“Vulnerability of North Korean Forces, Vol. I: Evaluation of Vulnerability of North Korean Divisions to Tactical Nuclear Weapons,” Science Applications Inc., March 1978. This study was released to the Nautilus Institute under the US Freedom of Information Act.
“Vulnerability of North Korean Forces, Vol. II: Korean Scenario and Target Arrays,” Science Applications Inc., March 1978. This study was released to the Nautilus Institute under the US Freedom of Information Act.
In 1976-78 while the Carter administration was struggling with its withdrawal policy for US forces in Korea, the Defense Nuclear Agency was examining how to use tactical nuclear weapons to coerce North Korea on the battlefield. This study by Science Applications Inc. concludes that the use of tactical nuclear weapons would be most effective against DPRK armored units attacking south of the DMZ. Indeed, the study suggested that at least 30 airburst nuclear weapons would be used in an area only 9 miles away from Seoul and some 15 miles south of the DMZ [Page 5-1, 5-2, Vol. I].
The release of this heavily-redacted study follows on the last Global Disclosure release of the Standard Operation Procedures for the delivery systems of US nuclear forces then located in South Korea [http://www.nautilus.org/foia/NOSOPROK.html]. The next release will deal with military exercises involving nuclear -armed artillery in South Korea. These documents suggest that North Koreans may have deeply entrenched nuclear threat perceptions that drive their own strategy to acquire nuclear weapons today. Readers will find detailed summary of these documents in Pacific Powderkeg [http://www.nautilus.org/DPRKBriefingBook/nuclearweapons/PacificPowderkegbyPeterHayes.pdf] at pages 62-68.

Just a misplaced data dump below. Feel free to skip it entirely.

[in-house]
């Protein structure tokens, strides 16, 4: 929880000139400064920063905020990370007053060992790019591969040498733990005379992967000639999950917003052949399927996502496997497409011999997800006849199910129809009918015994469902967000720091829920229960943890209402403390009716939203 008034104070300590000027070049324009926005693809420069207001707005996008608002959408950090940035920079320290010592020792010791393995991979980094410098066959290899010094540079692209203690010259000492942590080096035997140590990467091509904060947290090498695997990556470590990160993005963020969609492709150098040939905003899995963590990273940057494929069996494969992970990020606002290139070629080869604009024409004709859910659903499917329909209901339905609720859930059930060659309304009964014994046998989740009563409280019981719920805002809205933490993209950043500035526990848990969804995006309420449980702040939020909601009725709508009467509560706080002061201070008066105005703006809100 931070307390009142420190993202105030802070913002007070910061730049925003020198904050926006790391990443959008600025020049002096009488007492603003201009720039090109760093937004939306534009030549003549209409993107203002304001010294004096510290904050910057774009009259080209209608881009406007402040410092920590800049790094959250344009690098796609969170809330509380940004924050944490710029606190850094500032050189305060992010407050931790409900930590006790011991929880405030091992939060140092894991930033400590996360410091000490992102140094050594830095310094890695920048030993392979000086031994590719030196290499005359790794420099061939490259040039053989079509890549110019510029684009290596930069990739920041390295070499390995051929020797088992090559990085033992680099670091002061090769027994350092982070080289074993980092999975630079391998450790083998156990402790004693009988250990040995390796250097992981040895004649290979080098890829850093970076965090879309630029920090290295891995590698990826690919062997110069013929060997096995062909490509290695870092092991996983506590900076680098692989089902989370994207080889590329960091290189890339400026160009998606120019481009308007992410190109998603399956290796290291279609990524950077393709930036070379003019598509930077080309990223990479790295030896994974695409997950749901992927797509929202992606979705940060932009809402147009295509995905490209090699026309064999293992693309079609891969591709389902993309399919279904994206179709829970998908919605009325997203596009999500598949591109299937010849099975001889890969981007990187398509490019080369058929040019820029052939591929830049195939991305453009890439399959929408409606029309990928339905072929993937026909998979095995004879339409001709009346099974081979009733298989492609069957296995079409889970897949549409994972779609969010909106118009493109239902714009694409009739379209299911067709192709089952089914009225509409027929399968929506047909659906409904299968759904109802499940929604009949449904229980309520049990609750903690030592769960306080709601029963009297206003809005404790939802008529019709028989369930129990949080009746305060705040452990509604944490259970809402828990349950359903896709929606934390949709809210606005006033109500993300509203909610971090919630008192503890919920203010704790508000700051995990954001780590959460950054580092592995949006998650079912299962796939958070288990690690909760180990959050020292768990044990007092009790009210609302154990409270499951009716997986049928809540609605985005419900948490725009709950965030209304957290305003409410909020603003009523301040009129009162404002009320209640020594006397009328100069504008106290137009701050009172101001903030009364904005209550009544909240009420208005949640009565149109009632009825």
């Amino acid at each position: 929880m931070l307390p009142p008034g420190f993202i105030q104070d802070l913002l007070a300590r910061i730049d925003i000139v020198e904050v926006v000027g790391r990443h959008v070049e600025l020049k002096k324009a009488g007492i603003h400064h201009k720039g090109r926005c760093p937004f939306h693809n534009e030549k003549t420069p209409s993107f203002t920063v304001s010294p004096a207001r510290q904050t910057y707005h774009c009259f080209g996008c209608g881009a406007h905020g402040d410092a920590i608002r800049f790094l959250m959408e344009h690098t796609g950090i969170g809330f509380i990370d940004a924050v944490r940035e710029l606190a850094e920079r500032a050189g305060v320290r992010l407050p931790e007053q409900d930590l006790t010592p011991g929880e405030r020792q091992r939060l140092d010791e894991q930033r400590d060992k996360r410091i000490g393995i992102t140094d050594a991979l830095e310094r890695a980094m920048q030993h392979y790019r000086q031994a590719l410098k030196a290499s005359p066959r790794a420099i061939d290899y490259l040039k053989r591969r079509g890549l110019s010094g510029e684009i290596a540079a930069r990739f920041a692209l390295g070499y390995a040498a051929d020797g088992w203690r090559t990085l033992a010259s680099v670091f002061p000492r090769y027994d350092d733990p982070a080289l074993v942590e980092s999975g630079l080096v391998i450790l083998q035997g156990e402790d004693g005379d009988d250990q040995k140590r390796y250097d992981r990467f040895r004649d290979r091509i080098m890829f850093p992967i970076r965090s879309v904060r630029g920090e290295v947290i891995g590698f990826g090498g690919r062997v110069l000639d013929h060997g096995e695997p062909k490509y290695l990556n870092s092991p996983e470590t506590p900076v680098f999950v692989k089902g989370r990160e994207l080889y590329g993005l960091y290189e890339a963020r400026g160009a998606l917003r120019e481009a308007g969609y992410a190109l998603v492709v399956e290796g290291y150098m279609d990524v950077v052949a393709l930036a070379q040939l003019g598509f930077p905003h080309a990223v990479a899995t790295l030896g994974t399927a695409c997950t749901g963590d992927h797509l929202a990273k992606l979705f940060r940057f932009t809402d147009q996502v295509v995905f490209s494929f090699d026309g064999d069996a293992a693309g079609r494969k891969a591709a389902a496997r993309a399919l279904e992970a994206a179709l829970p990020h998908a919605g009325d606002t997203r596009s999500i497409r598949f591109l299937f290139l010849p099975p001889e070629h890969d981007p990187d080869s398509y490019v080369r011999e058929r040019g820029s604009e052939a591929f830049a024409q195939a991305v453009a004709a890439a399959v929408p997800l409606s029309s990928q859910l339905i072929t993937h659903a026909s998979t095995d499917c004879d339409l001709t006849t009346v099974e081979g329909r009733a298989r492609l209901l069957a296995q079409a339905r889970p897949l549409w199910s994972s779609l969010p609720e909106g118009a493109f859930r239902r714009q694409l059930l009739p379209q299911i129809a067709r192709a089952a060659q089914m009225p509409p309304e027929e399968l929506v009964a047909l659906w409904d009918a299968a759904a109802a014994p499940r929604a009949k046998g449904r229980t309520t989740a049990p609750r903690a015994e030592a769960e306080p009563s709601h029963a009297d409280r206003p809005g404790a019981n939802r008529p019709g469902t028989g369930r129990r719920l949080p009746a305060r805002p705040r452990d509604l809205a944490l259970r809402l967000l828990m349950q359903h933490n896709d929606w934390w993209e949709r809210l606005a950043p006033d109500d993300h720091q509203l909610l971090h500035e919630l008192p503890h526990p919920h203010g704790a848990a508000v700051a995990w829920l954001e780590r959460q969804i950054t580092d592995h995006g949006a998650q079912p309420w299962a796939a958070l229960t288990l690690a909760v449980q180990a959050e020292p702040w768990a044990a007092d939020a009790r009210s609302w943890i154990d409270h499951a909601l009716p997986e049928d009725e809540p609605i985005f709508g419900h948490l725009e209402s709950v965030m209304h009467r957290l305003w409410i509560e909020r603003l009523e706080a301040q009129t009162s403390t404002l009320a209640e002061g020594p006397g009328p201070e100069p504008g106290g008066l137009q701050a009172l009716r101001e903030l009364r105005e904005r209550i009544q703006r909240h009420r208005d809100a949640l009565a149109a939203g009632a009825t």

The study states:
“The key objectives are to determine the vulnerability of deployed NK divisions as a function of quality and quantity of resources in the attack, to identify driving factors affecting vulnerability and to define attractive concepts for enhancing allied capability in Korea. Some attention is also directed to a comparison of the asymmetries existing between NK and Soviet forces under nuclear engagements.
This research was sponsored by the Field Command and the Vulnerability Directorate of Defense Nuclear Agency. The Nuclear Plans and Policy of the Deputy Chief of Staff for Operations and Plans, Headquarters, US Army and the Intelligence Analysis Group (IAG), US Army, assisted in the definition of nuclear resources, operational concepts and enemy threat for the Korean theater.” [Page 1]
“The evaluation of NK division vulnerability centers on individual enemy targets or units deployed on the terrain, the capability of allied forces to acquire these targets, the damage achieved against these targets from an appropriate combination of weapons effects, and the significance of this damage on the performance of combat missions. This examination reveals some of the critical factors affecting allied system capabilities, operational procedures, and goals/objectives that can be employed to increase the vulnerability of deployed NK tactical forces. In addition, some comparisons are made between the vulnerabilities of Soviet and NK forces to provide an improved basis for extending the results developed from detailed examinations of possible nuclear conflicts in Europe to the less definitive and heretofore lightly treated Korean theater.” [Page 2]